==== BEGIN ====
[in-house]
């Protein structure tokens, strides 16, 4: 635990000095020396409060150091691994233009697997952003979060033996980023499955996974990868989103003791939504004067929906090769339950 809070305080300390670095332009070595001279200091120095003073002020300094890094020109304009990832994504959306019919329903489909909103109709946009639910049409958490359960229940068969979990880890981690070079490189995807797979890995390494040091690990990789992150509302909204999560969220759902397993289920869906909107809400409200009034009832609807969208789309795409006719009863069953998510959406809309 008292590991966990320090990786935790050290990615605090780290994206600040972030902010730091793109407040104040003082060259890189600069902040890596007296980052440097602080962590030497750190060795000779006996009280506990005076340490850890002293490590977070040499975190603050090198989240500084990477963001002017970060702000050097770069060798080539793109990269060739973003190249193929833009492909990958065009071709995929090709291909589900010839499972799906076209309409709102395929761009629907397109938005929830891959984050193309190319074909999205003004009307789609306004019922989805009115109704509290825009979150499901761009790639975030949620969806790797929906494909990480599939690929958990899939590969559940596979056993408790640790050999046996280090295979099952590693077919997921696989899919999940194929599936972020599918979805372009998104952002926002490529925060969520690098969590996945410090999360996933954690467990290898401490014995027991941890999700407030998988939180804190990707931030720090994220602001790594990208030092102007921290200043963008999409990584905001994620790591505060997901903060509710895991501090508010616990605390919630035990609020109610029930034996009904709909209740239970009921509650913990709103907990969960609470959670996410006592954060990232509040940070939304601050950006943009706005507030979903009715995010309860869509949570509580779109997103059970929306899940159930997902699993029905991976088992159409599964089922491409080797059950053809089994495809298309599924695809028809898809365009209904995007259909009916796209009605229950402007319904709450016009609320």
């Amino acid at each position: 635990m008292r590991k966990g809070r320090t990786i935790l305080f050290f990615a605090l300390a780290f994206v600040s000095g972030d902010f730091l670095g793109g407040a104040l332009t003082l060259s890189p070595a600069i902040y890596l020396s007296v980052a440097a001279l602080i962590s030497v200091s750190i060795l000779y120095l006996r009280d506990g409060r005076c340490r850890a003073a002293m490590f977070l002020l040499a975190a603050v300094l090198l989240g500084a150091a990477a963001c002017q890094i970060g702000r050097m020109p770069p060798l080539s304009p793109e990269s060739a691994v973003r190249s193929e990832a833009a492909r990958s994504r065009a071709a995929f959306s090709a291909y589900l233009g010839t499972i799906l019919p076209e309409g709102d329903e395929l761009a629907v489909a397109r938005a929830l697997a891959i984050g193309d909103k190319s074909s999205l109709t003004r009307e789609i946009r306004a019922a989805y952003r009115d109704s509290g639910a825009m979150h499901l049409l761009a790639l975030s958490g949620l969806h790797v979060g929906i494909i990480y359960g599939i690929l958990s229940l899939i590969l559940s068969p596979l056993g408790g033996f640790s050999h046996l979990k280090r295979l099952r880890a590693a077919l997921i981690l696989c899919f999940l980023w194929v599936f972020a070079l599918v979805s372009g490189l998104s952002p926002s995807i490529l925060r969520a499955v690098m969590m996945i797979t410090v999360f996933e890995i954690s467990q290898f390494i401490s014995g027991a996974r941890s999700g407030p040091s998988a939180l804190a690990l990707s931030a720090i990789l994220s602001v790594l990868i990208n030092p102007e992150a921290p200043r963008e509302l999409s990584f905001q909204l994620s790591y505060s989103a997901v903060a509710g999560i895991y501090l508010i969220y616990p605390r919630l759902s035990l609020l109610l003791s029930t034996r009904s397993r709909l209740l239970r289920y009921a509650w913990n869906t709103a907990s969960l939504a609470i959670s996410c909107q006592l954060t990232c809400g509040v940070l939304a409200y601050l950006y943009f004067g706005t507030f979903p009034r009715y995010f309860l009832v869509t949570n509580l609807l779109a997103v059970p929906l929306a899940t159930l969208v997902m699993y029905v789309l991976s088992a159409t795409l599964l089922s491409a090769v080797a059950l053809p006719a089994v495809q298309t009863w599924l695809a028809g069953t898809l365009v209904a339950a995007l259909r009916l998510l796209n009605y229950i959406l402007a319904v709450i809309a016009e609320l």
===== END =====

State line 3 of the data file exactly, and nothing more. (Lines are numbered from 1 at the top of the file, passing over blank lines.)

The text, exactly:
């Amino acid at each position: 635990m008292r590991k966990g809070r320090t990786i935790l305080f050290f990615a605090l300390a780290f994206v600040s000095g972030d902010f730091l670095g793109g407040a104040l332009t003082l060259s890189p070595a600069i902040y890596l020396s007296v980052a440097a001279l602080i962590s030497v200091s750190i060795l000779y120095l006996r009280d506990g409060r005076c340490r850890a003073a002293m490590f977070l002020l040499a975190a603050v300094l090198l989240g500084a150091a990477a963001c002017q890094i970060g702000r050097m020109p770069p060798l080539s304009p793109e990269s060739a691994v973003r190249s193929e990832a833009a492909r990958s994504r065009a071709a995929f959306s090709a291909y589900l233009g010839t499972i799906l019919p076209e309409g709102d329903e395929l761009a629907v489909a397109r938005a929830l697997a891959i984050g193309d909103k190319s074909s999205l109709t003004r009307e789609i946009r306004a019922a989805y952003r009115d109704s509290g639910a825009m979150h499901l049409l761009a790639l975030s958490g949620l969806h790797v979060g929906i494909i990480y359960g599939i690929l958990s229940l899939i590969l559940s068969p596979l056993g408790g033996f640790s050999h046996l979990k280090r295979l099952r880890a590693a077919l997921i981690l696989c899919f999940l980023w194929v599936f972020a070079l599918v979805s372009g490189l998104s952002p926002s995807i490529l925060r969520a499955v690098m969590m996945i797979t410090v999360f996933e890995i954690s467990q290898f390494i401490s014995g027991a996974r941890s999700g407030p040091s998988a939180l804190a690990l990707s931030a720090i990789l994220s602001v790594l990868i990208n030092p102007e992150a921290p200043r963008e509302l999409s990584f905001q909204l994620s790591y505060s989103a997901v903060a509710g999560i895991y501090l508010i969220y616990p605390r919630l759902s035990l609020l109610l003791s029930t034996r009904s397993r709909l209740l239970r289920y009921a509650w913990n869906t709103a907990s969960l939504a609470i959670s996410c909107q006592l954060t990232c809400g509040v940070l939304a409200y601050l950006y943009f004067g706005t507030f979903p009034r009715y995010f309860l009832v869509t949570n509580l609807l779109a997103v059970p929906l929306a899940t159930l969208v997902m699993y029905v789309l991976s088992a159409t795409l599964l089922s491409a090769v080797a059950l053809p006719a089994v495809q298309t009863w599924l695809a028809g069953t898809l365009v209904a339950a995007l259909r009916l998510l796209n009605y229950i959406l402007a319904v709450i809309a016009e609320l």